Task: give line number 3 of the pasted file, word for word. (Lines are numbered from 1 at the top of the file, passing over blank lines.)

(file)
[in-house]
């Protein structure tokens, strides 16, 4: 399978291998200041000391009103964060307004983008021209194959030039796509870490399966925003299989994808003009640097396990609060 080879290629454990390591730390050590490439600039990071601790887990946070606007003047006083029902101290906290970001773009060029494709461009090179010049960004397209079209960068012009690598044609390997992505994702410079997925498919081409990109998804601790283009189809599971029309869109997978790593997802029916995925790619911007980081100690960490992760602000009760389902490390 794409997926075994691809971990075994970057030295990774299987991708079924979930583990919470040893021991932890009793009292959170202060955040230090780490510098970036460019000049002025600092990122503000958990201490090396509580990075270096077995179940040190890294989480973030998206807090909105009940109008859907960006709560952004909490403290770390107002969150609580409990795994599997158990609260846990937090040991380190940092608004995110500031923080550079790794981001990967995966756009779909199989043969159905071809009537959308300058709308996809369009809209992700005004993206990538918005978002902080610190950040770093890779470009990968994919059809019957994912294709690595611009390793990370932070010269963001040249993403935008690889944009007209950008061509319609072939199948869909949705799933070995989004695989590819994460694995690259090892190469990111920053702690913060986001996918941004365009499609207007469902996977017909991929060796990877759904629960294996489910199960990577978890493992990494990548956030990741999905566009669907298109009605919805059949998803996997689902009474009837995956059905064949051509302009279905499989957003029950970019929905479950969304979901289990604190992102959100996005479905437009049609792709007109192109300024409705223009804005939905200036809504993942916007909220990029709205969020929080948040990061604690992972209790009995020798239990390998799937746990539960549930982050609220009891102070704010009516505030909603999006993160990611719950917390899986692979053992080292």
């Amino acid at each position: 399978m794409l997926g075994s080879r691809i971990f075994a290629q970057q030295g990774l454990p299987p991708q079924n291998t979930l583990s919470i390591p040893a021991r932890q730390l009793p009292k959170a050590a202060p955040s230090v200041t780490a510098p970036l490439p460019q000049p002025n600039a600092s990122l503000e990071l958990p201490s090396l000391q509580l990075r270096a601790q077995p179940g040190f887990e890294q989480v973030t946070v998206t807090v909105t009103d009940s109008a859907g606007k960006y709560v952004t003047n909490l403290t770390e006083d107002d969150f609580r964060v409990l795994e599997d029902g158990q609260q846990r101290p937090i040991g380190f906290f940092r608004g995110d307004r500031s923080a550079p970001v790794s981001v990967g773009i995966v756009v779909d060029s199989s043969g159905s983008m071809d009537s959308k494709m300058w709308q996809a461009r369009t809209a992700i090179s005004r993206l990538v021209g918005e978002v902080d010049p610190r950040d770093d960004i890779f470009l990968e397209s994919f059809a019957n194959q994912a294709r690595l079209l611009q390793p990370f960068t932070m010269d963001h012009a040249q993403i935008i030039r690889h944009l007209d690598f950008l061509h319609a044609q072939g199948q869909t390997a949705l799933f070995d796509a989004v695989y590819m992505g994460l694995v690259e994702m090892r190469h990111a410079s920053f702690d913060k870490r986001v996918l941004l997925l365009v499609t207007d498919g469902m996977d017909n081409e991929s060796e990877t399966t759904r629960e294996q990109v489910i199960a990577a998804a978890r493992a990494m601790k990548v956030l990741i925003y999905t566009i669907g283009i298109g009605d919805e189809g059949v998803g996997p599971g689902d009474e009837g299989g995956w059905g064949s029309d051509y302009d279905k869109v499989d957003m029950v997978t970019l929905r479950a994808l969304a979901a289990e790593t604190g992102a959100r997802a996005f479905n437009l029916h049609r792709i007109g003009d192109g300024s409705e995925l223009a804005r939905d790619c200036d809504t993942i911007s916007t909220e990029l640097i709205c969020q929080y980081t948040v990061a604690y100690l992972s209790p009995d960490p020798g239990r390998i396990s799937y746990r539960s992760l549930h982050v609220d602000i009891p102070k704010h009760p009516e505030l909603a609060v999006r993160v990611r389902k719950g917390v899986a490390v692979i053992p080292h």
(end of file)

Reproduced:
């Amino acid at each position: 399978m794409l997926g075994s080879r691809i971990f075994a290629q970057q030295g990774l454990p299987p991708q079924n291998t979930l583990s919470i390591p040893a021991r932890q730390l009793p009292k959170a050590a202060p955040s230090v200041t780490a510098p970036l490439p460019q000049p002025n600039a600092s990122l503000e990071l958990p201490s090396l000391q509580l990075r270096a601790q077995p179940g040190f887990e890294q989480v973030t946070v998206t807090v909105t009103d009940s109008a859907g606007k960006y709560v952004t003047n909490l403290t770390e006083d107002d969150f609580r964060v409990l795994e599997d029902g158990q609260q846990r101290p937090i040991g380190f906290f940092r608004g995110d307004r500031s923080a550079p970001v790794s981001v990967g773009i995966v756009v779909d060029s199989s043969g159905s983008m071809d009537s959308k494709m300058w709308q996809a461009r369009t809209a992700i090179s005004r993206l990538v021209g918005e978002v902080d010049p610190r950040d770093d960004i890779f470009l990968e397209s994919f059809a019957n194959q994912a294709r690595l079209l611009q390793p990370f960068t932070m010269d963001h012009a040249q993403i935008i030039r690889h944009l007209d690598f950008l061509h319609a044609q072939g199948q869909t390997a949705l799933f070995d796509a989004v695989y590819m992505g994460l694995v690259e994702m090892r190469h990111a410079s920053f702690d913060k870490r986001v996918l941004l997925l365009v499609t207007d498919g469902m996977d017909n081409e991929s060796e990877t399966t759904r629960e294996q990109v489910i199960a990577a998804a978890r493992a990494m601790k990548v956030l990741i925003y999905t566009i669907g283009i298109g009605d919805e189809g059949v998803g996997p599971g689902d009474e009837g299989g995956w059905g064949s029309d051509y302009d279905k869109v499989d957003m029950v997978t970019l929905r479950a994808l969304a979901a289990e790593t604190g992102a959100r997802a996005f479905n437009l029916h049609r792709i007109g003009d192109g300024s409705e995925l223009a804005r939905d790619c200036d809504t993942i911007s916007t909220e990029l640097i709205c969020q929080y980081t948040v990061a604690y100690l992972s209790p009995d960490p020798g239990r390998i396990s799937y746990r539960s992760l549930h982050v609220d602000i009891p102070k704010h009760p009516e505030l909603a609060v999006r993160v990611r389902k719950g917390v899986a490390v692979i053992p080292h």